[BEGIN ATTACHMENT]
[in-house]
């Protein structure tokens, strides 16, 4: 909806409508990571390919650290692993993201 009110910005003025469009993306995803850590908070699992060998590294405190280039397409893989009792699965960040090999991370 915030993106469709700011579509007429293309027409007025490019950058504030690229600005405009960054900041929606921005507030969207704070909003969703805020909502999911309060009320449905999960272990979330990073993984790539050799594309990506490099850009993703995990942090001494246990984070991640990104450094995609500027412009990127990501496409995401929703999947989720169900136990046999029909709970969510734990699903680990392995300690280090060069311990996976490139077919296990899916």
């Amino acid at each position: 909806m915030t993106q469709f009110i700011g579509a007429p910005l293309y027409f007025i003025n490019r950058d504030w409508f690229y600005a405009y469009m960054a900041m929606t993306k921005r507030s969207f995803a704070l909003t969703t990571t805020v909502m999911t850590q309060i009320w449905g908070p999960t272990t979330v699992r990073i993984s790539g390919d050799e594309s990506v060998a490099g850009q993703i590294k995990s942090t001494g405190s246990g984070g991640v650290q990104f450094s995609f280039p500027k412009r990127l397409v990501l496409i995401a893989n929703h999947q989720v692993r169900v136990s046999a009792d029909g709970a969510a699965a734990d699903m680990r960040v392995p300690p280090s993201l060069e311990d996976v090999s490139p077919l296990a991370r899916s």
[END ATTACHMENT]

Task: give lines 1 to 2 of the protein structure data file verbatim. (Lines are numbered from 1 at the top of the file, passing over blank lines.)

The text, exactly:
[in-house]
């Protein structure tokens, strides 16, 4: 909806409508990571390919650290692993993201 009110910005003025469009993306995803850590908070699992060998590294405190280039397409893989009792699965960040090999991370 915030993106469709700011579509007429293309027409007025490019950058504030690229600005405009960054900041929606921005507030969207704070909003969703805020909502999911309060009320449905999960272990979330990073993984790539050799594309990506490099850009993703995990942090001494246990984070991640990104450094995609500027412009990127990501496409995401929703999947989720169900136990046999029909709970969510734990699903680990392995300690280090060069311990996976490139077919296990899916």